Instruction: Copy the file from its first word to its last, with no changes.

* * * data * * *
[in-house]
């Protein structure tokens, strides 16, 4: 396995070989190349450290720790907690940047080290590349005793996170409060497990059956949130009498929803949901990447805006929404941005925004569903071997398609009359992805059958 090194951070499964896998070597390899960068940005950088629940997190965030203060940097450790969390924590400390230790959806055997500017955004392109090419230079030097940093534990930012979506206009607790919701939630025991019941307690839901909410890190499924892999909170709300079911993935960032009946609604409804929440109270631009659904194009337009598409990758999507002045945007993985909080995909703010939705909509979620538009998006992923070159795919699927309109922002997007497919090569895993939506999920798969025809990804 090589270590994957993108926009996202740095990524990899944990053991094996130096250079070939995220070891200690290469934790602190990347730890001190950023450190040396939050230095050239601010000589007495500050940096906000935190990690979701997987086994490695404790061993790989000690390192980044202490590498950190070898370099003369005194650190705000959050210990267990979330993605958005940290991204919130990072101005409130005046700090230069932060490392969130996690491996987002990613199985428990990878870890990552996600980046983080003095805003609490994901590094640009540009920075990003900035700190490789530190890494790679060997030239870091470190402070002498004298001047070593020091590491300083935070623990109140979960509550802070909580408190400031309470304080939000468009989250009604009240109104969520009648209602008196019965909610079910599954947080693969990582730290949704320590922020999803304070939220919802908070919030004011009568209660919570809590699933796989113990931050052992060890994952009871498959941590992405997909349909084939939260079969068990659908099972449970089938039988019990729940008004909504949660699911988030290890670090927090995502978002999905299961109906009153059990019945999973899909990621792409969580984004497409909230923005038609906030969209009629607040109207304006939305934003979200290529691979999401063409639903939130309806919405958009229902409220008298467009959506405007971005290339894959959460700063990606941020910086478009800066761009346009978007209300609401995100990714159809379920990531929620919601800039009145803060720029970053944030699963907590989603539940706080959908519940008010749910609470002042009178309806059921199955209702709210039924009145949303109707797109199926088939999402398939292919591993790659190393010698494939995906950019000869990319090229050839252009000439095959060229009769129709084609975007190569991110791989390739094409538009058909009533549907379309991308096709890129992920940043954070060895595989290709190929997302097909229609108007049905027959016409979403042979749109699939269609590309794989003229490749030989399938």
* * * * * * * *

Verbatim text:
[in-house]
């Protein structure tokens, strides 16, 4: 396995070989190349450290720790907690940047080290590349005793996170409060497990059956949130009498929803949901990447805006929404941005925004569903071997398609009359992805059958 090194951070499964896998070597390899960068940005950088629940997190965030203060940097450790969390924590400390230790959806055997500017955004392109090419230079030097940093534990930012979506206009607790919701939630025991019941307690839901909410890190499924892999909170709300079911993935960032009946609604409804929440109270631009659904194009337009598409990758999507002045945007993985909080995909703010939705909509979620538009998006992923070159795919699927309109922002997007497919090569895993939506999920798969025809990804 090589270590994957993108926009996202740095990524990899944990053991094996130096250079070939995220070891200690290469934790602190990347730890001190950023450190040396939050230095050239601010000589007495500050940096906000935190990690979701997987086994490695404790061993790989000690390192980044202490590498950190070898370099003369005194650190705000959050210990267990979330993605958005940290991204919130990072101005409130005046700090230069932060490392969130996690491996987002990613199985428990990878870890990552996600980046983080003095805003609490994901590094640009540009920075990003900035700190490789530190890494790679060997030239870091470190402070002498004298001047070593020091590491300083935070623990109140979960509550802070909580408190400031309470304080939000468009989250009604009240109104969520009648209602008196019965909610079910599954947080693969990582730290949704320590922020999803304070939220919802908070919030004011009568209660919570809590699933796989113990931050052992060890994952009871498959941590992405997909349909084939939260079969068990659908099972449970089938039988019990729940008004909504949660699911988030290890670090927090995502978002999905299961109906009153059990019945999973899909990621792409969580984004497409909230923005038609906030969209009629607040109207304006939305934003979200290529691979999401063409639903939130309806919405958009229902409220008298467009959506405007971005290339894959959460700063990606941020910086478009800066761009346009978007209300609401995100990714159809379920990531929620919601800039009145803060720029970053944030699963907590989603539940706080959908519940008010749910609470002042009178309806059921199955209702709210039924009145949303109707797109199926088939999402398939292919591993790659190393010698494939995906950019000869990319090229050839252009000439095959060229009769129709084609975007190569991110791989390739094409538009058909009533549907379309991308096709890129992920940043954070060895595989290709190929997302097909229609108007049905027959016409979403042979749109699939269609590309794989003229490749030989399938």